The selection of engineering achievements described in this website was conducted by the National Academy of Engineering (NAE) in collaboration with the American Association of Engineering Societies and National Engineers Week.
In August 1999, NAE invited 60 professional engineering societies to solicit nominations from their members for the greatest engineering achievements of the 20th century. From the assembled nominations, each society then submitted their top five to the NAE in October. Twenty-seven societies submitted a total of 105 nominations.
The chief criterion for nominations was the impact of the engineering achievement on quality of life during the 20th century.
The NAE formed a selection committee made up of leading engineering experts from academia, industry, government, and a wide range of engineering disciplines. To avoid undue influence on the process, the names of the committee members were not released until after the final selections were made.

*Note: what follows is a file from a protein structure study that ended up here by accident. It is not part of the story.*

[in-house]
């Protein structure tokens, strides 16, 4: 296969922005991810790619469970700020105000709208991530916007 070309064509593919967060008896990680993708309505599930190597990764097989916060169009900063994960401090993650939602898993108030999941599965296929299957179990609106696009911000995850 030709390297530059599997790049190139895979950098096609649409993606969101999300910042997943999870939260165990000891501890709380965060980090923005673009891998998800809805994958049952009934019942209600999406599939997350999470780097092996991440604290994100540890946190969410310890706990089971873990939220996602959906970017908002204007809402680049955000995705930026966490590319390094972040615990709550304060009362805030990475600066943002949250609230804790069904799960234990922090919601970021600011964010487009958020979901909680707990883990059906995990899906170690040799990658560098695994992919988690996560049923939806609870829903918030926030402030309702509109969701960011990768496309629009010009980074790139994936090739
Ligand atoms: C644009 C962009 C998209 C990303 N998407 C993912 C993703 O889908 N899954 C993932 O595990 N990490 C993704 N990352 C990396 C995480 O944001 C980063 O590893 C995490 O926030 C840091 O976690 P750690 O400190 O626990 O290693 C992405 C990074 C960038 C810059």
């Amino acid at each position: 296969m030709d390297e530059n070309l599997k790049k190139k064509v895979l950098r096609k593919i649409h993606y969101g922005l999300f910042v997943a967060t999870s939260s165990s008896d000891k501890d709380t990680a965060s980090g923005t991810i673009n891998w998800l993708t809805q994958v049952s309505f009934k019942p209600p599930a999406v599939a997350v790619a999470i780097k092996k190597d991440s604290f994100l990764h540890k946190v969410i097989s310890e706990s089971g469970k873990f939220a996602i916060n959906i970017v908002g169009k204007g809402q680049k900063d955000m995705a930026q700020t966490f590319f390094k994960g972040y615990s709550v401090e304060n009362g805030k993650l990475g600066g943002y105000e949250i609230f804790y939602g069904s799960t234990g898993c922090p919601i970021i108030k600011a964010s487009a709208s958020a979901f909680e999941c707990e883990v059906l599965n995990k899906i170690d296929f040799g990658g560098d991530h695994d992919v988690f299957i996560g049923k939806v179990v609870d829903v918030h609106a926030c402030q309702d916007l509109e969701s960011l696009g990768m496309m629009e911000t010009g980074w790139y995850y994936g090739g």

From the initial 105 nominations, the committee selected 48 nominations for final consideration. These 48 were grouped into larger categories. For example, specific innovations in building bridges and roads were combined under "highways," and the tractor, combine, and chisel plow were combined under "agricultural mechanization." This reduced the number of nominations to 28, and the committee met in December 1999 to select and rank the top 20.
On February 22, 2000, former Apollo astronaut and NAE member Neil Armstrong announced the list in a speech at the National Press Club in Washington, D.C.